Wedding Day, every day.

Today is a big day, my wife’s company is putting on their biggest event of the year; All That Glows.

For the past couple years, she has worked at the Bengtson Center I have had the pleasure watching her do what she does best, experiential marketing. Anything you have watched me “pull off” in the physical or experiential space is due to watching her work. She has a knack for knowing what people want to see in a physical space, understanding how many people can walk through a space with it feeling busy but not feeling tight or “crowded,” and most importantly she can nail surprise and delight.

Every person that gets to go tonight will leave loving the event, having a better connection to the brand, and moving them through to conversion. This is what brands want to do, this is what brands aim to do, this is what brands rarely get to do. Tonight, my wife will get to do it all again and she will make it look effortless — which is an absolute lie.

It is a lie because nobody does it alone, or at least not for long. You simply cannot scale in this new marketing world by yourself because it only takes one thing to go wrong and the process breaks. My wife has spent her career building relationships and networking so that she can create events like this as if it took an hour, but it took a lifetime. It takes a lifetime of coffee meetings, dinner conversations, networking events, chance meetings, or shared daycare to create a community that can create magic.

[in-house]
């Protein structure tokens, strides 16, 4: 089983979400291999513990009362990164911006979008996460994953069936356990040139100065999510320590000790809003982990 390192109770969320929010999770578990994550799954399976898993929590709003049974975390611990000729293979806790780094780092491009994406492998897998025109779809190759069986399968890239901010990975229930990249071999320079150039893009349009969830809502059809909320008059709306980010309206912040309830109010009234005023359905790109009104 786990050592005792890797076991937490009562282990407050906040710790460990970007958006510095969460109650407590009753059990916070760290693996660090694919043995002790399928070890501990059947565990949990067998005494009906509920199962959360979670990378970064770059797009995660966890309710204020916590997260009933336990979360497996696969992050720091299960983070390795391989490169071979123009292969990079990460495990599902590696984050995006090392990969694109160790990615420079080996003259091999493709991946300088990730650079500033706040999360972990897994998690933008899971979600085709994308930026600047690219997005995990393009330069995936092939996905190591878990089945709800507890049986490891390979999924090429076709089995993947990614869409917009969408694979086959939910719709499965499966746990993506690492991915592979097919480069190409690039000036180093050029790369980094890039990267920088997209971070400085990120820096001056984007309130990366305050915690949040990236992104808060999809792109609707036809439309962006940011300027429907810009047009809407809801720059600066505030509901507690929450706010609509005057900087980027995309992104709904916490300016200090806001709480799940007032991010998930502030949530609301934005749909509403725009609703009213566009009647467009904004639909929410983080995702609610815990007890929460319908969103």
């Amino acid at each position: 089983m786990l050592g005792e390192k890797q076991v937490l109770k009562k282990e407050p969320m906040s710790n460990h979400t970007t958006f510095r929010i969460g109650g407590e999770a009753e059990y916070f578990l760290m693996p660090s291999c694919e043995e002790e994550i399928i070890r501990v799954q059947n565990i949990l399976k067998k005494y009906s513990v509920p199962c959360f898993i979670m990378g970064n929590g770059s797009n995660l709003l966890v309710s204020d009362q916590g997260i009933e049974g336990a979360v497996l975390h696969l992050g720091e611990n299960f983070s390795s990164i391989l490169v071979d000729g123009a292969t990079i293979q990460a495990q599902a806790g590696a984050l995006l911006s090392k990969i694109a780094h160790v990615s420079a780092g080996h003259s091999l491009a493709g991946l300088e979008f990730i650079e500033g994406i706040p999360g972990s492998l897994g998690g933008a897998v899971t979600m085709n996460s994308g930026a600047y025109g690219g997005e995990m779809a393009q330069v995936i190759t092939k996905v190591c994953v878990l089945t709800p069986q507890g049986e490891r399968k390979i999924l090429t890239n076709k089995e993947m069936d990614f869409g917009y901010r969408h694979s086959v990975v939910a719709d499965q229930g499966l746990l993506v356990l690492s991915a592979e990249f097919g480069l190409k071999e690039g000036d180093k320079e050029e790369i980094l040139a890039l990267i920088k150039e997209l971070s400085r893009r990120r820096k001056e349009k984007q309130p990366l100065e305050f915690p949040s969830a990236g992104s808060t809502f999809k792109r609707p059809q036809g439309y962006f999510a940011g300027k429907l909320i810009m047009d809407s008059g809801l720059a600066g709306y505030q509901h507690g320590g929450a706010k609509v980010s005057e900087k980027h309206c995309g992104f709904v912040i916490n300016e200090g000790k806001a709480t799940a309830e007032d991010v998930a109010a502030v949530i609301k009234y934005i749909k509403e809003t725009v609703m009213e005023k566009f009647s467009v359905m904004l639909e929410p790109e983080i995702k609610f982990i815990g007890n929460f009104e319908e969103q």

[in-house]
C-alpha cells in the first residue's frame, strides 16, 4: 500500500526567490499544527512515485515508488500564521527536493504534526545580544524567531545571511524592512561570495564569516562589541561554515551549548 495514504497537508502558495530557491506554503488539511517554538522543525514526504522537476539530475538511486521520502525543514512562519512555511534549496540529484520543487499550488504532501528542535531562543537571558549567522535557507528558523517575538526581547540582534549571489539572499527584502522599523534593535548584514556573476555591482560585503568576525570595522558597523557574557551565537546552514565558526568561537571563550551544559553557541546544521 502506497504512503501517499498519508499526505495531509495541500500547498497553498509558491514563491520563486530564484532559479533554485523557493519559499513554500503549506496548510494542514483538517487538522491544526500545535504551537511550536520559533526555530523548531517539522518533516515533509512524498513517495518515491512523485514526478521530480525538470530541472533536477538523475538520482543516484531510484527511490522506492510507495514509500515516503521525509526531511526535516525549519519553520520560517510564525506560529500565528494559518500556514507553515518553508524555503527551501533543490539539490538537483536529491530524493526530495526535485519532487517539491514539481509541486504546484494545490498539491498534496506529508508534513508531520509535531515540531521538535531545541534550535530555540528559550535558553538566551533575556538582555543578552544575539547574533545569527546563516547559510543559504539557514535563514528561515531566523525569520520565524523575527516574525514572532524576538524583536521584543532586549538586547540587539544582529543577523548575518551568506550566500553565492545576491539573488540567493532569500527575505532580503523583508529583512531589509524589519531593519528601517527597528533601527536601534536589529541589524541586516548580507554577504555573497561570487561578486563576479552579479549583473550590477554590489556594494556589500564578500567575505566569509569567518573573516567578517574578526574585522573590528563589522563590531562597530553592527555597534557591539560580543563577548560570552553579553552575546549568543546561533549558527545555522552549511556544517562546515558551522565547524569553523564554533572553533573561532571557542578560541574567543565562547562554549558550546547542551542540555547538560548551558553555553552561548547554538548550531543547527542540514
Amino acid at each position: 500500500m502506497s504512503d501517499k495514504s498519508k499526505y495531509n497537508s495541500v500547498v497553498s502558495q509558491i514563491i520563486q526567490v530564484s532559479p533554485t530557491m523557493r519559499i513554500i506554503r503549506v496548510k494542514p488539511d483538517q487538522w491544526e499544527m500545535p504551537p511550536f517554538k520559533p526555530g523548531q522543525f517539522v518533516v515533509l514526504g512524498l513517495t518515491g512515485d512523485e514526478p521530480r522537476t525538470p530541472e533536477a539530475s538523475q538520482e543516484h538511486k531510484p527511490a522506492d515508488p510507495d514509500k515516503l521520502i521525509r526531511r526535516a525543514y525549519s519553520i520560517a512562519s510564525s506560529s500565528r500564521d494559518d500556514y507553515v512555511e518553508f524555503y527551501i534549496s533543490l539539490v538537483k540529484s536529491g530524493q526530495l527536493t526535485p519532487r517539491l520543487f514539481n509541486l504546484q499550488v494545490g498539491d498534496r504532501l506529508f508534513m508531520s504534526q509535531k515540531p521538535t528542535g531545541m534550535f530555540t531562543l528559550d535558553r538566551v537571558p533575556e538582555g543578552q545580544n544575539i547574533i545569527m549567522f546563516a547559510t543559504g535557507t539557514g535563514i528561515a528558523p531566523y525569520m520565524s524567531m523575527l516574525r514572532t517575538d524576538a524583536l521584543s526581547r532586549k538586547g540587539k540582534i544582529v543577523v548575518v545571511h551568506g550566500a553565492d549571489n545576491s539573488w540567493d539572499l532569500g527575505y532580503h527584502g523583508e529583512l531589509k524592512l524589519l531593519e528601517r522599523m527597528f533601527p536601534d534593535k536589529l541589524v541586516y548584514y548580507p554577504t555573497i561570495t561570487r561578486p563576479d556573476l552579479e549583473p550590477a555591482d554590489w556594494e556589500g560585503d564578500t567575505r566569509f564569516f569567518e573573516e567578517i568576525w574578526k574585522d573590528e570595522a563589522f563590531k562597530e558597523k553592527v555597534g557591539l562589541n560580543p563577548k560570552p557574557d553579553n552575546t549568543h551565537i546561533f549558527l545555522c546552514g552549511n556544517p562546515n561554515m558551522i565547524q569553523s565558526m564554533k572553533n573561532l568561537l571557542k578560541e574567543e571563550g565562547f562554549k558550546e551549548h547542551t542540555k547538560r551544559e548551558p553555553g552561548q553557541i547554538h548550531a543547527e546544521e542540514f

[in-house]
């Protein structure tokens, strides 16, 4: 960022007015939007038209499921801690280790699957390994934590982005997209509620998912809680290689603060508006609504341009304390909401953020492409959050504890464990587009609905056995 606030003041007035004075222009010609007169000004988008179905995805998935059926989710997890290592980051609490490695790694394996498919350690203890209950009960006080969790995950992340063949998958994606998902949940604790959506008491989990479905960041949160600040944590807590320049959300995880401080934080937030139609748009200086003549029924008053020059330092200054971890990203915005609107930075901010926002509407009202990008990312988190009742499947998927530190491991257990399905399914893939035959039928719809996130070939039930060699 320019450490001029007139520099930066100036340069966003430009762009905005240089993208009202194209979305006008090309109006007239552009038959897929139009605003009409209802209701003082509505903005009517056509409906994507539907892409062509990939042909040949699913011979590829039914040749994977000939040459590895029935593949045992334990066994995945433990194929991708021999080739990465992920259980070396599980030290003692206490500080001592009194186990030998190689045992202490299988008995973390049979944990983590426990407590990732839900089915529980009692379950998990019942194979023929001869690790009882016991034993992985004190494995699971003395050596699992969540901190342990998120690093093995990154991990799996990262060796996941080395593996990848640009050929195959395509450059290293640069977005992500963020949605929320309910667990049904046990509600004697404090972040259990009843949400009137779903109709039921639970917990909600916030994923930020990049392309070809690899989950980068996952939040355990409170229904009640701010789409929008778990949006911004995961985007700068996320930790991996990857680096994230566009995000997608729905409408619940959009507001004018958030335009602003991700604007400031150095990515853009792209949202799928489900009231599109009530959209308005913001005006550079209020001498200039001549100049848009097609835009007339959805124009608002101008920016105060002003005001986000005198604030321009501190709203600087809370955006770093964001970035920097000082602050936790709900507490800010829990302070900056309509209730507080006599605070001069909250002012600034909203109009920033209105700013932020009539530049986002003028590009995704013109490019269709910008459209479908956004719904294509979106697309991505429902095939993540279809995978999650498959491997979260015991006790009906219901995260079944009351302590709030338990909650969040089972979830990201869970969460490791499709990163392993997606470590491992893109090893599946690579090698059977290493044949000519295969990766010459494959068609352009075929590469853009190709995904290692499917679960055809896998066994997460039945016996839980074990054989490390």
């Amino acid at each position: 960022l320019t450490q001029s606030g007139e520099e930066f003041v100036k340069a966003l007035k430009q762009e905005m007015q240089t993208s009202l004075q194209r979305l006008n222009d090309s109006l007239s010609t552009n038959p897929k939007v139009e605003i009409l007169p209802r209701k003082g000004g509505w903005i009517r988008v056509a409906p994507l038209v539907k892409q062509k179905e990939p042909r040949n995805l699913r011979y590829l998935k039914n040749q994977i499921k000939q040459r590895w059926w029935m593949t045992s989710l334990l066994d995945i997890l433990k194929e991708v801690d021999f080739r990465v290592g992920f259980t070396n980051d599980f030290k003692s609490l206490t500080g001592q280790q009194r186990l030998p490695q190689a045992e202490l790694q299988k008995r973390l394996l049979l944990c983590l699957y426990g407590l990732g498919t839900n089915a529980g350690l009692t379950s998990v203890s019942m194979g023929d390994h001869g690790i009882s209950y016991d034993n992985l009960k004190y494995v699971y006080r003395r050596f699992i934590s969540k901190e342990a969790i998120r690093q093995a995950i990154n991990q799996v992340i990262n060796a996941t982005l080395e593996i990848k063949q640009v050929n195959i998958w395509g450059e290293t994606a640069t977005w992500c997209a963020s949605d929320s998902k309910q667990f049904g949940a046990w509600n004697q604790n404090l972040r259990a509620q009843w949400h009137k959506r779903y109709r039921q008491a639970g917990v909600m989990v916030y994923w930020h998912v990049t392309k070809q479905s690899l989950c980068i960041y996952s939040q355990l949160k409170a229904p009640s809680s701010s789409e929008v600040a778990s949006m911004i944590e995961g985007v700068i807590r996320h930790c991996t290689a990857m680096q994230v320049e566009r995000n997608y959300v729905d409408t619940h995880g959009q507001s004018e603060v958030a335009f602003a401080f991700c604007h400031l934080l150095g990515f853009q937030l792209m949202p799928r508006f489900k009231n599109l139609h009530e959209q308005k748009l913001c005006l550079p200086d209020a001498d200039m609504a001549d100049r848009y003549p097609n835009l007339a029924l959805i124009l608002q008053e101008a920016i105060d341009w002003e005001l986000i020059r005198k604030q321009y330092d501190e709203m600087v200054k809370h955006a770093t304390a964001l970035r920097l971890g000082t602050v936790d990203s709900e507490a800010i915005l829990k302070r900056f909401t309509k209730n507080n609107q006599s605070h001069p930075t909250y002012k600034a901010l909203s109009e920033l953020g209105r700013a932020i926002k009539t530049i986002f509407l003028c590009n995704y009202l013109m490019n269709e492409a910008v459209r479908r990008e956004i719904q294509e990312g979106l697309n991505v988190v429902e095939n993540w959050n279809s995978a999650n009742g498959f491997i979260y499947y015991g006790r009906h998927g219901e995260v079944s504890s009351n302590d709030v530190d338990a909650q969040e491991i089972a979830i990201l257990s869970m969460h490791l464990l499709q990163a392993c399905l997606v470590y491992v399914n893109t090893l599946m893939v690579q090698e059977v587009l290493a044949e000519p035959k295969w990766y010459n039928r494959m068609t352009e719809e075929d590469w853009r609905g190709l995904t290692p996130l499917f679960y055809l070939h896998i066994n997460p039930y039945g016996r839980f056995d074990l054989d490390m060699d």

This is what she excels at, creating magic from community and tonight is another example of that. Event management is one of the hardest tentacles of the marketing universe because of the number of variables one must balance to make the day seem like nothing went wrong when likely everything went wrong, because it often does. Honestly, it is one of the top reasons I left radio because I simply could not do another concert. The stress of pulling it off with the appearance of being effortless along with the little to no payoff for the bottom line of the station, growth of the brand, or increase to my own bottom line seemed like insanity to me.

This is why I have the utmost respect for anyone who chooses to do events for a living and much more respect for people like my wife who can pull it off by being kind, selfless, and generous during the entire process.

I am excited to see what tonight holds because for as close as I am to this project, I have no idea what she and her team has in store — which is a wonderful place to be.